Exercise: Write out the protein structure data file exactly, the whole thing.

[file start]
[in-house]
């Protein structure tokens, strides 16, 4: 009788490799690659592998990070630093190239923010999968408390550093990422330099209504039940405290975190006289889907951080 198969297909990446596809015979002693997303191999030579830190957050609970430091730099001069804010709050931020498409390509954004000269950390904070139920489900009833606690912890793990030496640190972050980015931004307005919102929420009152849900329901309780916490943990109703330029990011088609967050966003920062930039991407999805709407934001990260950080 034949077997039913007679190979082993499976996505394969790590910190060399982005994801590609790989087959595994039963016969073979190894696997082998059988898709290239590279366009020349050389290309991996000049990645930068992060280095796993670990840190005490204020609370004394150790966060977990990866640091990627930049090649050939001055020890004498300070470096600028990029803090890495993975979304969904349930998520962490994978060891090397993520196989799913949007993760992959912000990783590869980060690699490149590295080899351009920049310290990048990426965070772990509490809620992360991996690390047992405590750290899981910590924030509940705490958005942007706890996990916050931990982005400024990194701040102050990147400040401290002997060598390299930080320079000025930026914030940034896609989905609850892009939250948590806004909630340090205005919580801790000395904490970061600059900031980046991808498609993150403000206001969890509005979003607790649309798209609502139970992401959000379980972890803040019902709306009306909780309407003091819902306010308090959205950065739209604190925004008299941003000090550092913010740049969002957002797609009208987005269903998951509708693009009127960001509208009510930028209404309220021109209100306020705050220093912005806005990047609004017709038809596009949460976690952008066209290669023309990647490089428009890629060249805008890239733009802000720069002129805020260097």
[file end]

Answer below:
[in-house]
């Protein structure tokens, strides 16, 4: 009788490799690659592998990070630093190239923010999968408390550093990422330099209504039940405290975190006289889907951080 198969297909990446596809015979002693997303191999030579830190957050609970430091730099001069804010709050931020498409390509954004000269950390904070139920489900009833606690912890793990030496640190972050980015931004307005919102929420009152849900329901309780916490943990109703330029990011088609967050966003920062930039991407999805709407934001990260950080 034949077997039913007679190979082993499976996505394969790590910190060399982005994801590609790989087959595994039963016969073979190894696997082998059988898709290239590279366009020349050389290309991996000049990645930068992060280095796993670990840190005490204020609370004394150790966060977990990866640091990627930049090649050939001055020890004498300070470096600028990029803090890495993975979304969904349930998520962490994978060891090397993520196989799913949007993760992959912000990783590869980060690699490149590295080899351009920049310290990048990426965070772990509490809620992360991996690390047992405590750290899981910590924030509940705490958005942007706890996990916050931990982005400024990194701040102050990147400040401290002997060598390299930080320079000025930026914030940034896609989905609850892009939250948590806004909630340090205005919580801790000395904490970061600059900031980046991808498609993150403000206001969890509005979003607790649309798209609502139970992401959000379980972890803040019902709306009306909780309407003091819902306010308090959205950065739209604190925004008299941003000090550092913010740049969002957002797609009208987005269903998951509708693009009127960001509208009510930028209404309220021109209100306020705050220093912005806005990047609004017709038809596009949460976690952008066209290669023309990647490089428009890629060249805008890239733009802000720069002129805020260097």